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Rubbra: Symphonies 3 & 4 CD

5.0 out of 5 stars 1 customer review

Price: £13.09 & FREE Delivery in the UK on orders over £20. Details
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23 new from £4.99 8 used from £0.63 1 collectible from £6.24
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Frequently Bought Together

  • Rubbra: Symphonies 3 & 4
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  • Rubbra: Symphonies Nos 2 and 7
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  • Rubbra: Symphony 6, 8, Soliloquoy
Total price: £39.97
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Product details

  • Orchestra: Philharmonia Orchestra
  • Conductor: Norman Del Mar
  • Composer: Edmund Rubbra
  • Audio CD (17 July 2006)
  • SPARS Code: DDD
  • Number of Discs: 1
  • Format: CD
  • Label: Lyrita
  • ASIN: B000027QVL
  • Other Editions: MP3 Download
  • Average Customer Review: 5.0 out of 5 stars  See all reviews (1 customer review)
  • Amazon Bestsellers Rank: 53,627 in Music (See Top 100 in Music)

Track Listings

Disc: 1

  1. Moderato
  2. Allegro
  3. Molto adagio ma liberamente
  4. Tema con 7 variazioni e una fuga
  5. A Tribute
  6. Overture Resurgam
  7. Con Moto
  8. Intermezzo: Allegretto gracioso
  9. Introduzione: Grave e molto calmo
  10. Allegro Maestoso

Product Description

Philharmonia Orchestra - Norman Del Mar, direction

Customer Reviews

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Top Customer Reviews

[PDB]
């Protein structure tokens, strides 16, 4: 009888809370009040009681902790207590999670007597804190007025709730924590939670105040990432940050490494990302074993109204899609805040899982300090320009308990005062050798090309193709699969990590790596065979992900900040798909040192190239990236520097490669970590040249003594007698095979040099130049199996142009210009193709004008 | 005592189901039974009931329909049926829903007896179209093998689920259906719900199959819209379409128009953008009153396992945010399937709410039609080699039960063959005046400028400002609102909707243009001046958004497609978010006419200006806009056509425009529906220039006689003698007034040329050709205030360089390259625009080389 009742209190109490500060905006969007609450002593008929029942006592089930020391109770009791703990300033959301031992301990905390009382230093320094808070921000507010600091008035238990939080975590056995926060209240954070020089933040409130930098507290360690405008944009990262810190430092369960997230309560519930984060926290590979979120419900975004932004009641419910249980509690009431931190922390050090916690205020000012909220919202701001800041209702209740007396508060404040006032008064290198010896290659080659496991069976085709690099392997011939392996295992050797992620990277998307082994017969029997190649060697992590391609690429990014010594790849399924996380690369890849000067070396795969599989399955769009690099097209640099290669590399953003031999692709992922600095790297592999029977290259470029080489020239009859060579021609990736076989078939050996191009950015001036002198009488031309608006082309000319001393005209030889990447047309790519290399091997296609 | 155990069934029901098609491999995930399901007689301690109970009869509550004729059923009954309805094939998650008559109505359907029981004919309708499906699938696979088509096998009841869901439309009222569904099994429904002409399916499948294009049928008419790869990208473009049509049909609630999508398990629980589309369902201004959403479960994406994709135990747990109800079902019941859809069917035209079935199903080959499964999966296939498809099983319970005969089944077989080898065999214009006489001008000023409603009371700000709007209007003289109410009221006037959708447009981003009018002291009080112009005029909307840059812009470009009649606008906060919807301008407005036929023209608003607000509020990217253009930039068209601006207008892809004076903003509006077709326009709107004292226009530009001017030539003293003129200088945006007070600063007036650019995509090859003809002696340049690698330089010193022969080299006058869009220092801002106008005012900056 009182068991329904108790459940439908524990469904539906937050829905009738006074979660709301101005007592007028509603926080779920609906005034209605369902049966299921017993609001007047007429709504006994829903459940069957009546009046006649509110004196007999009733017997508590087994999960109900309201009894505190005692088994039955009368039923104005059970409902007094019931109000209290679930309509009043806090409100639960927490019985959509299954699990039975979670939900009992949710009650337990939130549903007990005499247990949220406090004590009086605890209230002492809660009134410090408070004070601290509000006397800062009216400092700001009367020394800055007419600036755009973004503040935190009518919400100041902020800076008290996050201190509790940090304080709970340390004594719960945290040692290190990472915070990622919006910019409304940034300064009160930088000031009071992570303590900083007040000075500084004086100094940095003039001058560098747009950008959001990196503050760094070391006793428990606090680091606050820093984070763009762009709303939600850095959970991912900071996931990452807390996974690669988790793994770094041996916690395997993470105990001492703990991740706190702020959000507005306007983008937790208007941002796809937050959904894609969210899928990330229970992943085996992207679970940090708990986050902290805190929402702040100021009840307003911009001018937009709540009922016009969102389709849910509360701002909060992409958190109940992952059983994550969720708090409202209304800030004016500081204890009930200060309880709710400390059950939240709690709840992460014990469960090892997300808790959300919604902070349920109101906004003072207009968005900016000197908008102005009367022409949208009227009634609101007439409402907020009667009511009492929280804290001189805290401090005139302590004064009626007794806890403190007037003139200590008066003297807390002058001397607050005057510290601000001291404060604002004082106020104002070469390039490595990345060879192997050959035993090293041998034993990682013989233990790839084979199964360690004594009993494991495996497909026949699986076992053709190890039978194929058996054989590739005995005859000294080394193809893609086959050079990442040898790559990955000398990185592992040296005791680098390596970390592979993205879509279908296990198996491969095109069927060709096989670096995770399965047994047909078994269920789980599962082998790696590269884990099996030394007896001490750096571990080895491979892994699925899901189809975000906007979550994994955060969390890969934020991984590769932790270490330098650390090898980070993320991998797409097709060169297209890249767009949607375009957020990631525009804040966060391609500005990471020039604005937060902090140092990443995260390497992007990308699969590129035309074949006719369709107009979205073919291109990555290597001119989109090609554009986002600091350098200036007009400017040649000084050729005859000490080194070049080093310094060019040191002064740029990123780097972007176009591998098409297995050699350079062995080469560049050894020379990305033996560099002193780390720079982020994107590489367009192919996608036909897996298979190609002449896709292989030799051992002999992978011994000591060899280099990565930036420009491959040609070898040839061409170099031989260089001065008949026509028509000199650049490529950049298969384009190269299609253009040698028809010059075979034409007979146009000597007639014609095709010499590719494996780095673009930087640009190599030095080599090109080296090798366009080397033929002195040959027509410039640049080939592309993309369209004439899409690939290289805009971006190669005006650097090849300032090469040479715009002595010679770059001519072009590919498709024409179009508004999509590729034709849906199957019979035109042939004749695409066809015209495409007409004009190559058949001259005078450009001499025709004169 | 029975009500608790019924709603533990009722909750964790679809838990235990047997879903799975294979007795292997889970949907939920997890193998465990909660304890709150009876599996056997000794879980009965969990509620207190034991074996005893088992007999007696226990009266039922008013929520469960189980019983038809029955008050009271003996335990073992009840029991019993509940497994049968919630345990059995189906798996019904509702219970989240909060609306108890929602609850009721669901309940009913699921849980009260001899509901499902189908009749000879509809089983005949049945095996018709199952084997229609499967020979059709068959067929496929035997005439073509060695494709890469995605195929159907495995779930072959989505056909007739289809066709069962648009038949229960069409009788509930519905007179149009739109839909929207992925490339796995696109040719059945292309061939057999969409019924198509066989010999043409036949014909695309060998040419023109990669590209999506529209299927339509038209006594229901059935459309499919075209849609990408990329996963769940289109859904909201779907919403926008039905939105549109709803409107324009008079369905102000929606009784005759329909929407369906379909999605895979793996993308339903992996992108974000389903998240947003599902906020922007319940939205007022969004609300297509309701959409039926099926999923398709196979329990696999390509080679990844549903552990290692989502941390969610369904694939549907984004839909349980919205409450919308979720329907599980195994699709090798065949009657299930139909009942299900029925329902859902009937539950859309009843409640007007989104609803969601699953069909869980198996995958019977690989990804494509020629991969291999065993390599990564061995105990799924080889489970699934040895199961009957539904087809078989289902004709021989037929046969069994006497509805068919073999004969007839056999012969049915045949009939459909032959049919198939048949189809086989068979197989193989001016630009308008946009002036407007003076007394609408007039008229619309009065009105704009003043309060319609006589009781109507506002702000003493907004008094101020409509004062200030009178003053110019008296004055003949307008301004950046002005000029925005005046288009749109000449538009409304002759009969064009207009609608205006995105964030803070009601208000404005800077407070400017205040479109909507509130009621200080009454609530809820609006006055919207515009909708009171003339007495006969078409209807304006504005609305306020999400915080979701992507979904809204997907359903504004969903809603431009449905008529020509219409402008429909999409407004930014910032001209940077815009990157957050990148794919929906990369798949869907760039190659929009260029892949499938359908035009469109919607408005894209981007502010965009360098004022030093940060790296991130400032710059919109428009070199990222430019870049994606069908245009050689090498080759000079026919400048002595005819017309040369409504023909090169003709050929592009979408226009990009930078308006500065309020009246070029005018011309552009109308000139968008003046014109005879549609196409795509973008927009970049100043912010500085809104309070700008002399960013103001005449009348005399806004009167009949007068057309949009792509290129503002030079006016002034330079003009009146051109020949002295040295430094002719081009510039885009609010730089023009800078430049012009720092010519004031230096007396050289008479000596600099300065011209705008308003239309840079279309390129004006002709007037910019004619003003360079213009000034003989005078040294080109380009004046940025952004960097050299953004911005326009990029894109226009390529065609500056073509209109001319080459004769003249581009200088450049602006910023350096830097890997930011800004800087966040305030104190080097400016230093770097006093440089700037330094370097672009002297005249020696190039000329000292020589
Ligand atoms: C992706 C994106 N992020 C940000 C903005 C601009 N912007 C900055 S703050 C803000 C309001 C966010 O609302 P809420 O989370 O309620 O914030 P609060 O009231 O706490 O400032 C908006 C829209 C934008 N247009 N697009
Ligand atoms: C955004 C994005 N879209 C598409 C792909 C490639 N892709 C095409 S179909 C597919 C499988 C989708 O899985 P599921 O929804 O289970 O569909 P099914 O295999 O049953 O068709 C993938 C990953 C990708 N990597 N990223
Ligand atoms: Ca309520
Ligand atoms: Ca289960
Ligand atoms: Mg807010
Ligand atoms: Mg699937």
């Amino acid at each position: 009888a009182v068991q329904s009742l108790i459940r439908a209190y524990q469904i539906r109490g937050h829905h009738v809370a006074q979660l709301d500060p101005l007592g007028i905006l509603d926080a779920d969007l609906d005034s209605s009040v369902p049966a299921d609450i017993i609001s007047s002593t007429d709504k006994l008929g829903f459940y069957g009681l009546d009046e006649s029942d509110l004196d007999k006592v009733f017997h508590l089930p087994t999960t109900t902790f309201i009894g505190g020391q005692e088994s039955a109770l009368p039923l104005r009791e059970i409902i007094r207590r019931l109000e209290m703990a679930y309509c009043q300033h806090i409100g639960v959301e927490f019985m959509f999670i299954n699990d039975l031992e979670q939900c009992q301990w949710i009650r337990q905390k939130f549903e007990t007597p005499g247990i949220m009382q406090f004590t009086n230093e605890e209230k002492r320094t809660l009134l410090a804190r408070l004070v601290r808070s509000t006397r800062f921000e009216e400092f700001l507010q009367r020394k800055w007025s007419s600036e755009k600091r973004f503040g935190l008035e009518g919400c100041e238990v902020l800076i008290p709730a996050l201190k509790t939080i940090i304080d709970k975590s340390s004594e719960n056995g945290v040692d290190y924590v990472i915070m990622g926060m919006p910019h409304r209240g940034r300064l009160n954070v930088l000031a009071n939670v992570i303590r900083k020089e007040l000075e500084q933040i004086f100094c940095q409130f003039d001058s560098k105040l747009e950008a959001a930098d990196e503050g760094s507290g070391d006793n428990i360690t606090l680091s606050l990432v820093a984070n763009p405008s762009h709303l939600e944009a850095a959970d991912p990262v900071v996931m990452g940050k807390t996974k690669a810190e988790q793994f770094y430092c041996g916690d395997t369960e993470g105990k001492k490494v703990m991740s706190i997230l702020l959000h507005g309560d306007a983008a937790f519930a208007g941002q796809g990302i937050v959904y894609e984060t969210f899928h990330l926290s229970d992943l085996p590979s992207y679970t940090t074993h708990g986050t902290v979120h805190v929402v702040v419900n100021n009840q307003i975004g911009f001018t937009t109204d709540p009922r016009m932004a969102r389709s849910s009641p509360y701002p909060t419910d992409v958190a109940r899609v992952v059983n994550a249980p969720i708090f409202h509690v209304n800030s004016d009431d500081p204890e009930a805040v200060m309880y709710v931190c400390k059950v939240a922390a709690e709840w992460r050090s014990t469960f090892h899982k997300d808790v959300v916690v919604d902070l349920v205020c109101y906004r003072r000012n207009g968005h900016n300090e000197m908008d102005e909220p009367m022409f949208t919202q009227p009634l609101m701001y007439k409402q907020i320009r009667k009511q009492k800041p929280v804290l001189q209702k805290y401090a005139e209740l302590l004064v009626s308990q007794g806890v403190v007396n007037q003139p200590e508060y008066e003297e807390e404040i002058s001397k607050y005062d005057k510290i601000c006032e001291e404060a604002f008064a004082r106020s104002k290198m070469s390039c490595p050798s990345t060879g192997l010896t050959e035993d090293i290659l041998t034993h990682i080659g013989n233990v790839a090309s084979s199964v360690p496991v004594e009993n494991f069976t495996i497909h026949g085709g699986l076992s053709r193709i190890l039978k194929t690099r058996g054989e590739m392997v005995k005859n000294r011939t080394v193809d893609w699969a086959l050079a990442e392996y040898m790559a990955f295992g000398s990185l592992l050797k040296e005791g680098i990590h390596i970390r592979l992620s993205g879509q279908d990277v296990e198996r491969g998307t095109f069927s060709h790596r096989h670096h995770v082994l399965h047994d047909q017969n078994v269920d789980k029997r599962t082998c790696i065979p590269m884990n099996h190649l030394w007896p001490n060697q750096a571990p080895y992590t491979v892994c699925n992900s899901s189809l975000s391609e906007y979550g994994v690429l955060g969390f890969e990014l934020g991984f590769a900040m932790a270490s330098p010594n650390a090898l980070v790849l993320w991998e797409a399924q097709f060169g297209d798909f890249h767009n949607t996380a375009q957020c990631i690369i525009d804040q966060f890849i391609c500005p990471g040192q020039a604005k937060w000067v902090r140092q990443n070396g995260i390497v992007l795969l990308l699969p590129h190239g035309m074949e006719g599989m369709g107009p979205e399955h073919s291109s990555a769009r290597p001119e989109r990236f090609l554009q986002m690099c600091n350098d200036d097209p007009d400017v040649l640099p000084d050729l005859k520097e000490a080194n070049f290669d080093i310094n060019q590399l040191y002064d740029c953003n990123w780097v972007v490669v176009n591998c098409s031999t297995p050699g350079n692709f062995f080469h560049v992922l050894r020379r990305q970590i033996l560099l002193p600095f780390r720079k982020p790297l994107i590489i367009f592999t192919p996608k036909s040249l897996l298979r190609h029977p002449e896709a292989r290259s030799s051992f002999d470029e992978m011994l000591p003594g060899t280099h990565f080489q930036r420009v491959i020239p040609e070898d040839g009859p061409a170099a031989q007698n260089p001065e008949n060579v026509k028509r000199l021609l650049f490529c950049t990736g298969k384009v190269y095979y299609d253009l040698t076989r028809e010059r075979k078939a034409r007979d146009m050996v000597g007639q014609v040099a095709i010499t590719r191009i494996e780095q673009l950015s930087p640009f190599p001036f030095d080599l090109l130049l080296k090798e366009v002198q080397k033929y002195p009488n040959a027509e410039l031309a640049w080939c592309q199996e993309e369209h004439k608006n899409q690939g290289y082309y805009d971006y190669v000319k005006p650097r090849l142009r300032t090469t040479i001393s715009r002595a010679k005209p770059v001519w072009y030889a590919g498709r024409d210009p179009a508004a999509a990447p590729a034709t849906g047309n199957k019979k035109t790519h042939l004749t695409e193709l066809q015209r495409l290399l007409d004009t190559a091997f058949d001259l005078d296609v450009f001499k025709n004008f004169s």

Format: Audio CD Verified Purchase
Those of us who love English music owe a very special debt to Lyrita. It gave us what we wanted in recordings of the highest quality, both artistic and technical. For eons, the Lyrita recording of Rubbra's 7th was the only water in the desert for those who wanted to hear the work of this fine composer.
After the harshness of the 1st and the relentless contrapuntal working out of the 2nd, the 3rd is a gentle, easy symphony but still has all the Rubbran hallmarks of organic growth. The slow movement, built on a descending three note motif, is noble and very beautiful but perhaps he runs out of wind too quickly. The finale is a theme and variations - the only trouble being that the variations do not seem to flow naturally from one to the other. Don't let this put you off - this is a very fine symphony.
The 4th is a masterpiece. The opening is quite magical and built on such simple materials. The slow movement is represented by an introduction to the 3rd movement. This symphony is all of a piece but it will be the opening that will haunt you.